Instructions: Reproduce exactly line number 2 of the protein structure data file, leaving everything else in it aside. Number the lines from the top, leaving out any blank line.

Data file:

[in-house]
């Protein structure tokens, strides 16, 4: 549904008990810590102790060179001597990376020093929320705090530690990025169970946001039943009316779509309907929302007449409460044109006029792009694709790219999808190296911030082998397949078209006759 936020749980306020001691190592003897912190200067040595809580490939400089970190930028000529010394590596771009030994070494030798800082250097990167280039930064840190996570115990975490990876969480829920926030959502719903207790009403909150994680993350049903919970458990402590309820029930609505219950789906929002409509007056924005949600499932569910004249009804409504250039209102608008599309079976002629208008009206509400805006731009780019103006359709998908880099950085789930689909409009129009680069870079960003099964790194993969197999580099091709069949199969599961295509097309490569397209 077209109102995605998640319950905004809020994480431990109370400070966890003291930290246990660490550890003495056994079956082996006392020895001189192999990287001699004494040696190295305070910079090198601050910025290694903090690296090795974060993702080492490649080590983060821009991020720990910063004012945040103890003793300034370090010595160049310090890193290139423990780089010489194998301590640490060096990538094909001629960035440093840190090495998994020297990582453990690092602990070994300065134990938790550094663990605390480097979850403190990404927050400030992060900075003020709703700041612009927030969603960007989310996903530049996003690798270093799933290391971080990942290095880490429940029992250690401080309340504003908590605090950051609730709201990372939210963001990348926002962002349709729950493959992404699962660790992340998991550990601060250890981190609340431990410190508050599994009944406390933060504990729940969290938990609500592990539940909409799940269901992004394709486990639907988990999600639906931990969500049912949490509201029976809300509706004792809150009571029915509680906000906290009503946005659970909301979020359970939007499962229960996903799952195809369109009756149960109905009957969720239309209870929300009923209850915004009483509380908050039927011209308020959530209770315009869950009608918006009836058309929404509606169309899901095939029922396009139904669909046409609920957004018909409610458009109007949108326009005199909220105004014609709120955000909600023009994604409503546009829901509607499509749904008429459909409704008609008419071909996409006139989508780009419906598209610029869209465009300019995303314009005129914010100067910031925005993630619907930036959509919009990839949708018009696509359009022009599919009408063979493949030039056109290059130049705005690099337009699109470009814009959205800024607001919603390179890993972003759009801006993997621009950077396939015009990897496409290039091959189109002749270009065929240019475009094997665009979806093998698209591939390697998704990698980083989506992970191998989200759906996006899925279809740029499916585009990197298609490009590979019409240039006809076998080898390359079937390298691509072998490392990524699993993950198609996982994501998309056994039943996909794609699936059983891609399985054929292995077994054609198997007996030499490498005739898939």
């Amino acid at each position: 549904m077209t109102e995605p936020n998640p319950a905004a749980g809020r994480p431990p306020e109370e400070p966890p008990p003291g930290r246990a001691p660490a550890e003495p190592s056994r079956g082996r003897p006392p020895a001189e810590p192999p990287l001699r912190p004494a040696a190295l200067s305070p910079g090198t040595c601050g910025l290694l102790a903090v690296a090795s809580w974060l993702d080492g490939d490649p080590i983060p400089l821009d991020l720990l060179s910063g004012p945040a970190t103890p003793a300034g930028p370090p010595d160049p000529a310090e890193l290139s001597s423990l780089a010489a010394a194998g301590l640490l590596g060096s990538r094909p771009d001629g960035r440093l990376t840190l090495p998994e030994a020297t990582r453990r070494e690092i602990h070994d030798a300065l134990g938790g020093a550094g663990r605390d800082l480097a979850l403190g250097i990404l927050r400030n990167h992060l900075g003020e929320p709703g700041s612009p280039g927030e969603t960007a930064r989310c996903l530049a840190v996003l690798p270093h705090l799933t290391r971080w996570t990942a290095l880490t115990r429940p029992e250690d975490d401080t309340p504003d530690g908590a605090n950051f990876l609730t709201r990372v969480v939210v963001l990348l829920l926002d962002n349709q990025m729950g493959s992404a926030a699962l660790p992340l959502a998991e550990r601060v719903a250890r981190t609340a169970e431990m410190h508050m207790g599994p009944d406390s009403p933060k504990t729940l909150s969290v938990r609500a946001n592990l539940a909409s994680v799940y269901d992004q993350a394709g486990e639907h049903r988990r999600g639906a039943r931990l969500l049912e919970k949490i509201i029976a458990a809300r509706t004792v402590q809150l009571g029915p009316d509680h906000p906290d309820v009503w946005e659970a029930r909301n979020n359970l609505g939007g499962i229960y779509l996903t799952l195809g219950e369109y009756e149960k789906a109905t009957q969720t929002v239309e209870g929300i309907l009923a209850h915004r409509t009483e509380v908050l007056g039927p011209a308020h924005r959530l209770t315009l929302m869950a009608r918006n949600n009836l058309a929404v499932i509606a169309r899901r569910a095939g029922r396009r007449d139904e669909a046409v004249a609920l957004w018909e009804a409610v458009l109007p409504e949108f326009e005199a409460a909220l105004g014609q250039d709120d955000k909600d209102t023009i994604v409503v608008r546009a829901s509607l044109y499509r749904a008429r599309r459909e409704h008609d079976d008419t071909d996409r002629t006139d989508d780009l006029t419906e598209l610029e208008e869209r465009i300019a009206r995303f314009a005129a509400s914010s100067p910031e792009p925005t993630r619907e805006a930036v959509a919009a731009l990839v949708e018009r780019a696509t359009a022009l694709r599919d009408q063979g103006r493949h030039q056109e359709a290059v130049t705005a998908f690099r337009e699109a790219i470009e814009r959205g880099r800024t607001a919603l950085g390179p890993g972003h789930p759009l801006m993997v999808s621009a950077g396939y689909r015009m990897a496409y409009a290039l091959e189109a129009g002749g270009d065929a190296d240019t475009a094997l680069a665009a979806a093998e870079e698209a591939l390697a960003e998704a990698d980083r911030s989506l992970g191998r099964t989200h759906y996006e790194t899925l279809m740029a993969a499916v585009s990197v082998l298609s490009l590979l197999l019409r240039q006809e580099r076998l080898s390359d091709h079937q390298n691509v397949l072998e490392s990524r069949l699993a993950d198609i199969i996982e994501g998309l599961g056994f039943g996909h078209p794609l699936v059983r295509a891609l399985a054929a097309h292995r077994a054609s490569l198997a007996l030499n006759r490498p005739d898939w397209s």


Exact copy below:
């Protein structure tokens, strides 16, 4: 549904008990810590102790060179001597990376020093929320705090530690990025169970946001039943009316779509309907929302007449409460044109006029792009694709790219999808190296911030082998397949078209006759 936020749980306020001691190592003897912190200067040595809580490939400089970190930028000529010394590596771009030994070494030798800082250097990167280039930064840190996570115990975490990876969480829920926030959502719903207790009403909150994680993350049903919970458990402590309820029930609505219950789906929002409509007056924005949600499932569910004249009804409504250039209102608008599309079976002629208008009206509400805006731009780019103006359709998908880099950085789930689909409009129009680069870079960003099964790194993969197999580099091709069949199969599961295509097309490569397209 077209109102995605998640319950905004809020994480431990109370400070966890003291930290246990660490550890003495056994079956082996006392020895001189192999990287001699004494040696190295305070910079090198601050910025290694903090690296090795974060993702080492490649080590983060821009991020720990910063004012945040103890003793300034370090010595160049310090890193290139423990780089010489194998301590640490060096990538094909001629960035440093840190090495998994020297990582453990690092602990070994300065134990938790550094663990605390480097979850403190990404927050400030992060900075003020709703700041612009927030969603960007989310996903530049996003690798270093799933290391971080990942290095880490429940029992250690401080309340504003908590605090950051609730709201990372939210963001990348926002962002349709729950493959992404699962660790992340998991550990601060250890981190609340431990410190508050599994009944406390933060504990729940969290938990609500592990539940909409799940269901992004394709486990639907988990999600639906931990969500049912949490509201029976809300509706004792809150009571029915509680906000906290009503946005659970909301979020359970939007499962229960996903799952195809369109009756149960109905009957969720239309209870929300009923209850915004009483509380908050039927011209308020959530209770315009869950009608918006009836058309929404509606169309899901095939029922396009139904669909046409609920957004018909409610458009109007949108326009005199909220105004014609709120955000909600023009994604409503546009829901509607499509749904008429459909409704008609008419071909996409006139989508780009419906598209610029869209465009300019995303314009005129914010100067910031925005993630619907930036959509919009990839949708018009696509359009022009599919009408063979493949030039056109290059130049705005690099337009699109470009814009959205800024607001919603390179890993972003759009801006993997621009950077396939015009990897496409290039091959189109002749270009065929240019475009094997665009979806093998698209591939390697998704990698980083989506992970191998989200759906996006899925279809740029499916585009990197298609490009590979019409240039006809076998080898390359079937390298691509072998490392990524699993993950198609996982994501998309056994039943996909794609699936059983891609399985054929292995077994054609198997007996030499490498005739898939």